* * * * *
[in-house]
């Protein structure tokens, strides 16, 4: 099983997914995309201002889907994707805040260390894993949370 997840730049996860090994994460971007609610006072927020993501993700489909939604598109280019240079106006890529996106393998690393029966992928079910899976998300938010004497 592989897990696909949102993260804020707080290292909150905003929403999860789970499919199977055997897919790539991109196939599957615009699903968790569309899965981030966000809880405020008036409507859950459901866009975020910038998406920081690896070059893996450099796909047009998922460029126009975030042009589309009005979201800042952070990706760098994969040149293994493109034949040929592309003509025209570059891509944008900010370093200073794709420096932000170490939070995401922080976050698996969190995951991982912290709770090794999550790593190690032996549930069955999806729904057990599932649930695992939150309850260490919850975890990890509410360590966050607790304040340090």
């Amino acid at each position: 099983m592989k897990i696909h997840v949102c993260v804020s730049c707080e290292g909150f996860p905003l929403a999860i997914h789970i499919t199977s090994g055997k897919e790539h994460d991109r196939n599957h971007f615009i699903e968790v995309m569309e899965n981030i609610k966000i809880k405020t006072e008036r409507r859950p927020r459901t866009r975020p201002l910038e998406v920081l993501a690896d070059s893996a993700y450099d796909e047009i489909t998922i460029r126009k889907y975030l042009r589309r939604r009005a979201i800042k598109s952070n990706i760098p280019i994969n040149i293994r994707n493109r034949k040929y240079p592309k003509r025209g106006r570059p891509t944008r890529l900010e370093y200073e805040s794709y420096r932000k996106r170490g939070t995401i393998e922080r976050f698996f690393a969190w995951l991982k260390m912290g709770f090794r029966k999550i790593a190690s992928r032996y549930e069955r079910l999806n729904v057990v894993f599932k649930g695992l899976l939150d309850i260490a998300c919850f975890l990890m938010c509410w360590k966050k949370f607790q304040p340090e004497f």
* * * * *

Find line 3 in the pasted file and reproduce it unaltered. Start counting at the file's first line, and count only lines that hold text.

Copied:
């Amino acid at each position: 099983m592989k897990i696909h997840v949102c993260v804020s730049c707080e290292g909150f996860p905003l929403a999860i997914h789970i499919t199977s090994g055997k897919e790539h994460d991109r196939n599957h971007f615009i699903e968790v995309m569309e899965n981030i609610k966000i809880k405020t006072e008036r409507r859950p927020r459901t866009r975020p201002l910038e998406v920081l993501a690896d070059s893996a993700y450099d796909e047009i489909t998922i460029r126009k889907y975030l042009r589309r939604r009005a979201i800042k598109s952070n990706i760098p280019i994969n040149i293994r994707n493109r034949k040929y240079p592309k003509r025209g106006r570059p891509t944008r890529l900010e370093y200073e805040s794709y420096r932000k996106r170490g939070t995401i393998e922080r976050f698996f690393a969190w995951l991982k260390m912290g709770f090794r029966k999550i790593a190690s992928r032996y549930e069955r079910l999806n729904v057990v894993f599932k649930g695992l899976l939150d309850i260490a998300c919850f975890l990890m938010c509410w360590k966050k949370f607790q304040p340090e004497f």